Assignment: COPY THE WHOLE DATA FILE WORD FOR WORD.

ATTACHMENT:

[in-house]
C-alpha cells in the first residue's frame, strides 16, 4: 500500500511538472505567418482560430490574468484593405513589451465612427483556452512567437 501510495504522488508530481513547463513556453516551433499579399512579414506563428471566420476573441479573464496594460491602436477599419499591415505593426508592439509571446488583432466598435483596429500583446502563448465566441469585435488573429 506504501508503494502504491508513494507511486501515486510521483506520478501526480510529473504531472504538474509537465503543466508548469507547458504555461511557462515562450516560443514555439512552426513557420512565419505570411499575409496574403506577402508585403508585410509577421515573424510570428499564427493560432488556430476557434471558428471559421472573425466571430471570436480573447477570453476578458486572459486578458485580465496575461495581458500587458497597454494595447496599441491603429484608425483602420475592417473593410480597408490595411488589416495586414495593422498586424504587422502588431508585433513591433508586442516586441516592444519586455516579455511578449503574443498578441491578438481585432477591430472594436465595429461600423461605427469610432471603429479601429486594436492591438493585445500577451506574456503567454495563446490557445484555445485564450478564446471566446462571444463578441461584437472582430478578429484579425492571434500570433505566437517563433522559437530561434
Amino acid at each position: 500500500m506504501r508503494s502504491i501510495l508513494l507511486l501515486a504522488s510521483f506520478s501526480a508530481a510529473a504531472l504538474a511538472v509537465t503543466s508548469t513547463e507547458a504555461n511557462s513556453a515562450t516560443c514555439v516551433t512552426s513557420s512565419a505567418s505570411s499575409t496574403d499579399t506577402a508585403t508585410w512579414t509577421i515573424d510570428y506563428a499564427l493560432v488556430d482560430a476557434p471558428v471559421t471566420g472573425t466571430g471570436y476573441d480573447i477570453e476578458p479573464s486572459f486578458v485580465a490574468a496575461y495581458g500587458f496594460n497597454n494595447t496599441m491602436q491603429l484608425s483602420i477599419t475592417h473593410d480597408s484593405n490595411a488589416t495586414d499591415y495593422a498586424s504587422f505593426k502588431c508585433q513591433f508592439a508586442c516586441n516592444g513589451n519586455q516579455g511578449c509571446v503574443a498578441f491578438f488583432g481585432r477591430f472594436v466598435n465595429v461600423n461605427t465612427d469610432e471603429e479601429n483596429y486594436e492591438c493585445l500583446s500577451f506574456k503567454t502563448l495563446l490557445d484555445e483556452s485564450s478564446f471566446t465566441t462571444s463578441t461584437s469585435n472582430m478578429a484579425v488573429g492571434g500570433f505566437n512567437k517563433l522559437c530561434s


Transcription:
[in-house]
C-alpha cells in the first residue's frame, strides 16, 4: 500500500511538472505567418482560430490574468484593405513589451465612427483556452512567437 501510495504522488508530481513547463513556453516551433499579399512579414506563428471566420476573441479573464496594460491602436477599419499591415505593426508592439509571446488583432466598435483596429500583446502563448465566441469585435488573429 506504501508503494502504491508513494507511486501515486510521483506520478501526480510529473504531472504538474509537465503543466508548469507547458504555461511557462515562450516560443514555439512552426513557420512565419505570411499575409496574403506577402508585403508585410509577421515573424510570428499564427493560432488556430476557434471558428471559421472573425466571430471570436480573447477570453476578458486572459486578458485580465496575461495581458500587458497597454494595447496599441491603429484608425483602420475592417473593410480597408490595411488589416495586414495593422498586424504587422502588431508585433513591433508586442516586441516592444519586455516579455511578449503574443498578441491578438481585432477591430472594436465595429461600423461605427469610432471603429479601429486594436492591438493585445500577451506574456503567454495563446490557445484555445485564450478564446471566446462571444463578441461584437472582430478578429484579425492571434500570433505566437517563433522559437530561434
Amino acid at each position: 500500500m506504501r508503494s502504491i501510495l508513494l507511486l501515486a504522488s510521483f506520478s501526480a508530481a510529473a504531472l504538474a511538472v509537465t503543466s508548469t513547463e507547458a504555461n511557462s513556453a515562450t516560443c514555439v516551433t512552426s513557420s512565419a505567418s505570411s499575409t496574403d499579399t506577402a508585403t508585410w512579414t509577421i515573424d510570428y506563428a499564427l493560432v488556430d482560430a476557434p471558428v471559421t471566420g472573425t466571430g471570436y476573441d480573447i477570453e476578458p479573464s486572459f486578458v485580465a490574468a496575461y495581458g500587458f496594460n497597454n494595447t496599441m491602436q491603429l484608425s483602420i477599419t475592417h473593410d480597408s484593405n490595411a488589416t495586414d499591415y495593422a498586424s504587422f505593426k502588431c508585433q513591433f508592439a508586442c516586441n516592444g513589451n519586455q516579455g511578449c509571446v503574443a498578441f491578438f488583432g481585432r477591430f472594436v466598435n465595429v461600423n461605427t465612427d469610432e471603429e479601429n483596429y486594436e492591438c493585445l500583446s500577451f506574456k503567454t502563448l495563446l490557445d484555445e483556452s485564450s478564446f471566446t465566441t462571444s463578441t461584437s469585435n472582430m478578429a484579425v488573429g492571434g500570433f505566437n512567437k517563433l522559437c530561434s